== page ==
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NE Global Design took shape in the mid-1990s as Norm Liedtke, CEO of Philadelphia-based Meyer, and Ron Carlson, CEO of Chicago-based Partners by Design, realized their clients’ growing need for servicing their clients in multiple locations with the same attention and expertise provided locally. The solution blossomed after the two collaborated on several projects and committed to creating a national alliance. The concept turned collaborative quickly, and gained client and partner interest with its new approach: Independently owned design firms from different cities, even different countries, working collaboratively and seamlessly all in service of, and for the good of, clients and their projects. Today, ONE Global Design is a network of principal-owned and -led design firms in 18 cities from Vancouver to Mexico City, Atlanta to Los Angeles. The alliance represents more than 750 professionals and $95 million in revenue. In 2014 alone, the firms collaborated on more than 40 projects and continue to gain ground. Green Operations met with Roy Huebner, the group’s first executive director, to learn more about ONE Global’s mission, vision and industry insights.

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ONE Global Design made its flooring debut this year, partnering with Mannington Commercial on Infused LVT (left) and Intrinsic carpet tile (center and right). Infused captures the cultural diversity of the Americas, while Intrinsic was inspired by nature.

Q

How does a client’s experience with ONE Global Design differ from that with a single A&D firm relationship? ONE Global Design’s size and singular interior design focus distinguishes the client experience from others. As a network, the group is able to provide a high degree of attention to the needs of clients in a variety of cities, giving design teams direct access to the client. This means the firm has boots on the ground in both an operations and an aesthetic sense.

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ONE Global Design’s inception was incubated when Norm [Liedtke, CEO of Philadelphia-based Meyer] and Ron [Carlson, CEO of Chicago-based Partners by Design] realized the need for solutions that would maintain local clients with a national presence. They were looking to provide seamless project delivery to clients, while staying in close relationships with local clients at a global scale — there is clear value in face-to-face relationships and business partners in each market. After working together on several projects, they decided to establish a national alliance to do just that. The success is evident by the growth and stability of the organization today.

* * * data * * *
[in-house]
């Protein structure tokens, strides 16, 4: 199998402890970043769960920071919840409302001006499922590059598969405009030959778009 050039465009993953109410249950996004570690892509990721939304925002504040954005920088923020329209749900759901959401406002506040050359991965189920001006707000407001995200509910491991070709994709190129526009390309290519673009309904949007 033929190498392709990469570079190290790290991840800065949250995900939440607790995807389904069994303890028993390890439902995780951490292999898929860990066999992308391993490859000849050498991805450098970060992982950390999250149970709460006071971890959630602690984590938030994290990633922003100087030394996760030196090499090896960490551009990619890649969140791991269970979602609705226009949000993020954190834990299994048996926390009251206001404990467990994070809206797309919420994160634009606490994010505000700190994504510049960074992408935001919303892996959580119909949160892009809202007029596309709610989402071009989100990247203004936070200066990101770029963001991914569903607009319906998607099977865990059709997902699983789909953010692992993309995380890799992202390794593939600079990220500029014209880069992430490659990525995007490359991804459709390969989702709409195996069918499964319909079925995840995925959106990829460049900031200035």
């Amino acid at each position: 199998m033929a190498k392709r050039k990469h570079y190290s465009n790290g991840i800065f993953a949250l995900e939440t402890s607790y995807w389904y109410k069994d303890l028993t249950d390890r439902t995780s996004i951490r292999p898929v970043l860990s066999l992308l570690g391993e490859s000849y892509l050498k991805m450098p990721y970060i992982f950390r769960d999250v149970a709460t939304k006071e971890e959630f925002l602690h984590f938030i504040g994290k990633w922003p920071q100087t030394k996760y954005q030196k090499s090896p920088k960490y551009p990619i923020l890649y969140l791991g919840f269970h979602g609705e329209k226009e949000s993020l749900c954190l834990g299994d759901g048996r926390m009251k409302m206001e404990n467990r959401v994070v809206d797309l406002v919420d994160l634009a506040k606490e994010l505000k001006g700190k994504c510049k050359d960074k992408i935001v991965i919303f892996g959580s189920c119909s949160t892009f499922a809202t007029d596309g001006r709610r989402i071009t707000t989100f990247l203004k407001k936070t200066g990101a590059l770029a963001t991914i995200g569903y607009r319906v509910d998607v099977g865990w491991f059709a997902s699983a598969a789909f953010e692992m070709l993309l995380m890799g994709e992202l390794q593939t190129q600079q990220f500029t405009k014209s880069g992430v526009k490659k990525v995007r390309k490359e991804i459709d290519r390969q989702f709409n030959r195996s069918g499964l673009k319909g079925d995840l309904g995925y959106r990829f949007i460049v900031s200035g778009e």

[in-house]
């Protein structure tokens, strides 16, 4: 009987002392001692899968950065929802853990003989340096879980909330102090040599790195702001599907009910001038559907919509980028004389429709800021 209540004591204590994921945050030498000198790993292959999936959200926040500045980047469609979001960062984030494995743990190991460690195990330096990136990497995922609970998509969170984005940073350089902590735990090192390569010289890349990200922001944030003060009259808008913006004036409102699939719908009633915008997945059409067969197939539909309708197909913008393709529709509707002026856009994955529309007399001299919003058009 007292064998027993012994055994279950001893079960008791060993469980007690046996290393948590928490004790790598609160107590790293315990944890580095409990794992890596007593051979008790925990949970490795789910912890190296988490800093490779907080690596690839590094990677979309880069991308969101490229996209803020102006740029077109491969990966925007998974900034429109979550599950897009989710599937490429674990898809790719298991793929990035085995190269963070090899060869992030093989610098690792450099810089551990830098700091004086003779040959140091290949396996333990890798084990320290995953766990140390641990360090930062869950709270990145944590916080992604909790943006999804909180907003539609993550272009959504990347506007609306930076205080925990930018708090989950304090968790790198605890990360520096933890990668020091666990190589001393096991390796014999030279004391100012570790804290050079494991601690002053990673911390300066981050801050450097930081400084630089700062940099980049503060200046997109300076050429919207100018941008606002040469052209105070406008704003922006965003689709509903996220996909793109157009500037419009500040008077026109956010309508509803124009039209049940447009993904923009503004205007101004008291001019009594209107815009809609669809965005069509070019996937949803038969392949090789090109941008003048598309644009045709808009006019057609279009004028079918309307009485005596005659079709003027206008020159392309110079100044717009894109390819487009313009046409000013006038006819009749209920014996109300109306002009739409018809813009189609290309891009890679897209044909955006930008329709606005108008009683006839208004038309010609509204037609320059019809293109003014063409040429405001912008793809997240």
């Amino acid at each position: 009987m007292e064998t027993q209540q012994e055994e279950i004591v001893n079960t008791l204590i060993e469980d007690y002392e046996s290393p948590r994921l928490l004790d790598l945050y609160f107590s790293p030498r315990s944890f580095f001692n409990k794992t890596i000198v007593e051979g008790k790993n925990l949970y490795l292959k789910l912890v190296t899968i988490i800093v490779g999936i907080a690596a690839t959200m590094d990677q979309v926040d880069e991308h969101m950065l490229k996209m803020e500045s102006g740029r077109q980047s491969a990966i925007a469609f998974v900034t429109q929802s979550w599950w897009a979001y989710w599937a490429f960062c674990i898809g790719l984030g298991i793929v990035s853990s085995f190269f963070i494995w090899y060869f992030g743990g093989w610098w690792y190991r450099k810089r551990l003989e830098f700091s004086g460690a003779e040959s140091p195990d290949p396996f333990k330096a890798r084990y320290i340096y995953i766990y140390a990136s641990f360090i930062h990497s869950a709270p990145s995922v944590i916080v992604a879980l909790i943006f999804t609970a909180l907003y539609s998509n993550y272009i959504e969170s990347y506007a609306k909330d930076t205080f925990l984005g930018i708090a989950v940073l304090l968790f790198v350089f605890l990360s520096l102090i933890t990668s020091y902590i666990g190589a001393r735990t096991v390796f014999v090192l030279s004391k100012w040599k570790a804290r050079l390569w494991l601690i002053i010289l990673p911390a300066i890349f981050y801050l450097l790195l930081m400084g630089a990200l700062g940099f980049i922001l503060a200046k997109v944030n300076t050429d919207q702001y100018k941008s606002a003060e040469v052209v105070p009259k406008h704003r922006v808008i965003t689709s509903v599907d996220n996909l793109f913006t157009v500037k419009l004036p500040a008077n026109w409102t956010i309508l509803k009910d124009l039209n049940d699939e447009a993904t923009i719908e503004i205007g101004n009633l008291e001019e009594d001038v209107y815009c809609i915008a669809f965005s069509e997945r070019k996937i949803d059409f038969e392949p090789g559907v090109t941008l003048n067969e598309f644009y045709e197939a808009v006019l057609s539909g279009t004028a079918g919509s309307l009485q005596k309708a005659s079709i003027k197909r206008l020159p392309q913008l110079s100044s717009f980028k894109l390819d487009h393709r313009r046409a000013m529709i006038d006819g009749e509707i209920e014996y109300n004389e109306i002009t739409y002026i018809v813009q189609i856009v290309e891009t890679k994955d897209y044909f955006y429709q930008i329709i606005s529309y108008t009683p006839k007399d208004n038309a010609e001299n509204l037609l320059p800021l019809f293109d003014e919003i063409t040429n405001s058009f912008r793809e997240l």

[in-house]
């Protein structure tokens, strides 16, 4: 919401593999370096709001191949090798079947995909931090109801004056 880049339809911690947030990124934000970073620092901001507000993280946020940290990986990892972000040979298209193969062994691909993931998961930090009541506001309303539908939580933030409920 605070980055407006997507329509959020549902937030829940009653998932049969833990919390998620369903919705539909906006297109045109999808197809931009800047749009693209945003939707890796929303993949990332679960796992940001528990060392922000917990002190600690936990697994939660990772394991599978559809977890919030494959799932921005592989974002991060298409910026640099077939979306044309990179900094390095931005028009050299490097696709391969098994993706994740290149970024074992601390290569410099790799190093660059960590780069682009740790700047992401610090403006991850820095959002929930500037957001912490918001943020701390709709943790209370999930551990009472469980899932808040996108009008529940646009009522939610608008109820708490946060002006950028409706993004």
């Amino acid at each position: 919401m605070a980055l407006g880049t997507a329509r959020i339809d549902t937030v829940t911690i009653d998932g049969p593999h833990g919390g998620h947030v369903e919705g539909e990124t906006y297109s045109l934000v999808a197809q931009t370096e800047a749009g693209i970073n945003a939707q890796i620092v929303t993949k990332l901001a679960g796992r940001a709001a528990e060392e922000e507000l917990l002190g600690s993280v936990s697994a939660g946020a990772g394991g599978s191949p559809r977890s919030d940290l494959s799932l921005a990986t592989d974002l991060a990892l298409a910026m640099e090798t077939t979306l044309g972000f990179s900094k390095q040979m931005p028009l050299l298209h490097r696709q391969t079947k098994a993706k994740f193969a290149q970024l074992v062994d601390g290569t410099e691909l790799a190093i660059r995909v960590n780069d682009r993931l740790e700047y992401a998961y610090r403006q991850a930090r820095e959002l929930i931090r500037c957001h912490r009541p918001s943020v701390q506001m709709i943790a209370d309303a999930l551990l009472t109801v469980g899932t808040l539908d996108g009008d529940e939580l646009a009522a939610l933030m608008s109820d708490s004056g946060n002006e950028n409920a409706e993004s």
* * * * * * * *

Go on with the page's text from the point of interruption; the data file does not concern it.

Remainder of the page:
Design innately has a collaborative spirit. How does ONE Global Design strategically make this network a business model? Relationship building between firms is the key to our success. We provide a principal-led level of commitment that centers on respect and trust, so our clients know they will receive the type of service and expertise they expect for their projects.

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How did you recruit your member firms?

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How do member firms decide when/if a project is better suited for ONE Global Design?

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What are some of the solutions ONE Global Design was looking to provide upon its creation? And how successful has it been?

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We’ve been very strategic in our growth, making sure we have coverage with like-minded firms across all major metropolitan areas.

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GOPROFILE

ONE Global Design is a network of principal-owned design firms from 18 cities that collaborate to provide global reach and local expertise.

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Again, it’s about being in business with the right people. Our members always have the best interest of the client from a cost and service perspective in mind, which informs the ultimate decision.

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What are three projects that exemplify your “global reach with a personal touch?” Epsilon, Comcast and Lockton. Looking at the green building segment, how has ONE Global Design impacted sustainable, biophilic or healthy building knowledge or expansion? While we take sustainability into account, our focus on design really depends on the client direction.

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Do any of your members partner with manufacturers in product design (specifically flooring)? If yes, what flooring partnerships have you been a part of, and what was the experience? So far we’ve teamed up with Mannington Commercial — just this year — to create two collections. Infused LVT is a mosaic of five sophisticated, graphic patterns inspired by five different cultural centers. It, like ONE Global Design, captures the spirit of the Americas, from Atlanta to Chicago, Mexico City, New York and Philadelphia. The second collection, Intrinsic, offers carpet planks inspired by nature’s details.

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It was quite a unique experience from concept to launch, as 25 to 30 principal-level design professionals from different firms, cities and even countries worked seamlessly together on product design. I don’t believe there are many precedents for having senior level involvement from this many independently owned firms who are also geographically diverse. This was really collaboration and diversity at the highest level.